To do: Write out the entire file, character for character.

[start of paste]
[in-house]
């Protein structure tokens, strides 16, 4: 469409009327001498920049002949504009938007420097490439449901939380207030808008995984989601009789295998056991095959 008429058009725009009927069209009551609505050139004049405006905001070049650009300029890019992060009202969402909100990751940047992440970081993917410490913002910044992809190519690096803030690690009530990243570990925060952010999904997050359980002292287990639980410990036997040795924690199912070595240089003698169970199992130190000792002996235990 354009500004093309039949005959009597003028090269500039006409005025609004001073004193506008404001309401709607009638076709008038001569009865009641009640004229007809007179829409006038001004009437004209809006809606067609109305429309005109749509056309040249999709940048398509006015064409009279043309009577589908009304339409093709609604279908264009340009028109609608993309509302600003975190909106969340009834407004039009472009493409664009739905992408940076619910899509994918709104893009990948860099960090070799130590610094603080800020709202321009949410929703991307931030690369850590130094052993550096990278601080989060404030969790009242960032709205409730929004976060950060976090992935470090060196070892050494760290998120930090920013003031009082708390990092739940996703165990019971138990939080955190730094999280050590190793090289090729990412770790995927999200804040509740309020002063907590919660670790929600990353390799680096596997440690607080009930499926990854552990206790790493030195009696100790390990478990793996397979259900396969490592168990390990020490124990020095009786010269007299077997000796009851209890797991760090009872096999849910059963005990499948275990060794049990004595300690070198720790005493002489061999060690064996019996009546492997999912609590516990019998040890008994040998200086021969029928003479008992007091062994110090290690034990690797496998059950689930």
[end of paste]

[in-house]
């Protein structure tokens, strides 16, 4: 469409009327001498920049002949504009938007420097490439449901939380207030808008995984989601009789295998056991095959 008429058009725009009927069209009551609505050139004049405006905001070049650009300029890019992060009202969402909100990751940047992440970081993917410490913002910044992809190519690096803030690690009530990243570990925060952010999904997050359980002292287990639980410990036997040795924690199912070595240089003698169970199992130190000792002996235990 354009500004093309039949005959009597003028090269500039006409005025609004001073004193506008404001309401709607009638076709008038001569009865009641009640004229007809007179829409006038001004009437004209809006809606067609109305429309005109749509056309040249999709940048398509006015064409009279043309009577589908009304339409093709609604279908264009340009028109609608993309509302600003975190909106969340009834407004039009472009493409664009739905992408940076619910899509994918709104893009990948860099960090070799130590610094603080800020709202321009949410929703991307931030690369850590130094052993550096990278601080989060404030969790009242960032709205409730929004976060950060976090992935470090060196070892050494760290998120930090920013003031009082708390990092739940996703165990019971138990939080955190730094999280050590190793090289090729990412770790995927999200804040509740309020002063907590919660670790929600990353390799680096596997440690607080009930499926990854552990206790790493030195009696100790390990478990793996397979259900396969490592168990390990020490124990020095009786010269007299077997000796009851209890797991760090009872096999849910059963005990499948275990060794049990004595300690070198720790005493002489061999060690064996019996009546492997999912609590516990019998040890008994040998200086021969029928003479008992007091062994110090290690034990690797496998059950689930």